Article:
Netflix has undergone a lot of changes since it first launched. The most recent being the option for subscribers to turn off the autoplay feature, which customers have long complained about. With 148 million subscribers worldwide, Netflix’s expansion also means heeding requests from world governments, and a recently released report revealed the nine TV series and movies the streaming giant was forced to remove following official government demands.
Netflix has released its first report on Environmental Social Governance. The report is based on the Sustainability Accounting Standards Board framework. It included information on the company’s commitment to diversity and its environmental impact, but it also revealed which world governments demanded the removal of certain movies and series. Some of the media the streamer pulled was surprising.
Per Netflix’s report, five of the nine demands came from Singapore’s Singapore Infocomm Media Development Authority. Netflix was reportedly forced to pull The Hangover, The Last Temptation of Christ, Disjointed, the cooking series Cooking on High, and the documentary The Legend of 420. The streaming giant reports that the requests from Singapore began a couple of years ago.
Netflix also removed the films The Bridge from its service in New Zealand following the demands of the New Zealand Film and Video Labeling Body; Full Metal Jacket in Vietnam per the demands of the Vietnamese Authority of Broadcasting and Electronic Information; and Night of the Living Dead in Germany following a demand by the German Commission for Youth Protection.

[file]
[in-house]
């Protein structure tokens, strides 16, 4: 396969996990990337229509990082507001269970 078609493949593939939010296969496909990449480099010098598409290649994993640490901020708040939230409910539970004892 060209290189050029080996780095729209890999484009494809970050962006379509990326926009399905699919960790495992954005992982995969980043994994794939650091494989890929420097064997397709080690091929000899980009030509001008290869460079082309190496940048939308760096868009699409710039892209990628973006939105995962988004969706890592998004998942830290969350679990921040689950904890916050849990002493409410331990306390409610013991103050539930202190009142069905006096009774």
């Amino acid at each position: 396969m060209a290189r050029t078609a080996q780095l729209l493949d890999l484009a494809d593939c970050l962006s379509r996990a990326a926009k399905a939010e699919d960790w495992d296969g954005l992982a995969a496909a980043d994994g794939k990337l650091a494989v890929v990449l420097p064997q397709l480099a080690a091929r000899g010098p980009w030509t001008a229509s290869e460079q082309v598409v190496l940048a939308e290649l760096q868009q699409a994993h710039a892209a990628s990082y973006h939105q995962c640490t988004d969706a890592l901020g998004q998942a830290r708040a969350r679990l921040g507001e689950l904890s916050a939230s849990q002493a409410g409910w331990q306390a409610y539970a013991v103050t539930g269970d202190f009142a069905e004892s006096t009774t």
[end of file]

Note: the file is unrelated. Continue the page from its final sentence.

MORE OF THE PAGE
In 2019, Netflix pulled an episode of Patriot Act with Hasan Minhaj, one of the nine listed in the report (via THR), from Saudi Arabia at the behest of the Saudi Communication and Information Technology Commission. The Patriot Act episode had criticized the country and its removal sparked conversations regarding the stifling of free speech.
More recently, Netflix faced backlash after the release of The First Temptation of Christ by Brazilian group Portas dos Fundos. A petition demanded the removal of the comedy special, which depicted a gay Jesus and a weed-smoking Mary. Many spent Christmas trying to cancel Netflix over the satire and the backlash led to Portas dos Fundos’ headquarters being attacked. Unlike the shows and movies in the report, however, Brazil’s Supreme Court ruled in favor of keeping the satire on Netflix and it’s still available to stream on the service.
When looking at the numbers, removing nine shows and movies doesn’t sound like a lot, but it’s the impact of the removal that ultimately matters and only time will tell what that might be. In the meantime, there’s plenty left to stream on Netflix, so be sure to check out our complete guide to everything available on the service this year. You can also swing by our 2020 midseason schedule for updated information on cable shows.
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